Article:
A New England and Eastern Canada Edible and Medicinal Mushroom Resource
We have two species of "true" oyster mushrooms that predominate in central Maine. Up until recently I thought there was only one since prevailing wisdom said Pleurotus ostreatus could have a white or lilac/lavender spore print. A few years back we used to call the lavender spored variety Pleurotus sapidus but no more. That epithet has apparently been "deprecated". The taxonomy of these is still in flux. These are more of a complex. Pleurotus ostreatus grows in the fall to early winter. The almost identical Pleurotus populinus, a recently described species, grows in late spring and occasionally throughout the season on poplar/aspen. Before Pleurotus populinus was defined as a distinct species, it was considered a spring P. ostreatus with a white spore print. Now the fall oyster previously known as Pleurotus sapidus is known as the "true" P. ostreatus. It generally has a lavender/lilac spore print if allowed to develop any thickness. These species are good edibles with medicinal properties. There are several other species of oysters that may appear sporadically. Pleurotus pulmonarius is usually found in summer especially on beech and sometimes other hardwoods. It is somewhat uncommon. It has thinner flesh and a stem often close to the center.
Cap (pileus) 1 - 12 inches wide, 1/2 to 1 1/2 inches thick. Convex and semicircular to fan shaped, overlapping in large bunches. Either species usually has a strong anise-like aroma. Older fruit bodies may develop some off aromas. Pleurotus ostreatus cap color is likely to be tan to brown but can be whitish, grayish or even gray-blue. The gray-blue color is more likely to be seen in cultivated P. ostreatus of European origin. Pleurotus populinus has a whitish ivory cap.
Gills (lamellae) Fairly close together running down the stem and white, light gray or tannish. Pleurotus populinus is likely to be whitish ivory. P. ostreatus will have more variation in color being usually tan to brown.
Stem (stipe) Usually nonexistent to stubby unless growing on top of a log and bunched together (cespitose).
Flesh Thick, white and non bruising.
Spores P. ostreatus makes a whitish gray or lavender/lilac spore print. The thicker the spore print is, the more likely some color will show. P. populinus makes a white to very slightly grayish spore print.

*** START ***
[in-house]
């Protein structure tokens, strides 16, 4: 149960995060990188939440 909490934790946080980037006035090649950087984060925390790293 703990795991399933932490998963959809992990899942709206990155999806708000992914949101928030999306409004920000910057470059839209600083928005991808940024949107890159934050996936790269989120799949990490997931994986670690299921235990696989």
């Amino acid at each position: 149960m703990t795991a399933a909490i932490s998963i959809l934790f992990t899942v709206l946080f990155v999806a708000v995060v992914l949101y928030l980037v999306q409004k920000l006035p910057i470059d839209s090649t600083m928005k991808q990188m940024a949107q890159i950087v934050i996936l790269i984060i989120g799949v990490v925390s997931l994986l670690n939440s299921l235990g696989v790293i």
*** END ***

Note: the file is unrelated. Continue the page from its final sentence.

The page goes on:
When and where to find them (ecology) Pleurotus populinus is mostly found in late May and early June growing on dead poplar (aspen) exclusively. I find them on both quaking aspen and eastern cottonwood. They may appear sporadically throughout the summer especially after a heavy rain. I have not found them on a living tree but it is probably possible. They have a strongly anise/almond aroma.
Pleurotus ostreatus is found from mid Fall to mid December and seems to prefer sugar maple and occasionally beech, or other hardwoods. These are likely to be on living mature trees with obvious signs they are on the way out or occasionally on dead wood. They can be very high in the tree and grow in enormous numbers. They can be harvested year round in the produce section of most supermarkets.
Preparation (Pleurotus ostreatus or P. populinus) is a fairly good mushroom when sautéed, though it's flavor is a bit understated and the texture can be a bit chewy. When cooked with tempura batter it's goodness really comes out. Oysters have a beautiful anise/almond aroma when first picked. This aroma is ephemeral often dissipating within a few hours. If you can pick and cook them within a short time, the tempura will retain some of that anise/almond character. Very nice. They are not very successful as a dried product. The texture is leathery when reconstituted and as powder the flavor is far less exciting than many other mushroom powders. I consider them to be a bit over rated as an edible. They can easily become chewy by a number of techniques. I have found that they make a satisfactory duxelles. Duxelles is a paste used to flavor soups, as a base for sauces, as a garnish, or stuffing. Escoffier's recipe for duxelles is made by finely chopping mushrooms or leftover stems and peelings and sautéing them in butter with onions, adding nutmeg and parsley or other spices. Julia Child's recipe leaves out the onions. You might also consider using shallots, garlic, wine, or other spices. Duxelles can then be frozen. See Evaluating Flavor using basic cooking processes for more information. Since oysters are easy to grow, possess medicinal properties, and are quite common they should continue to be popular.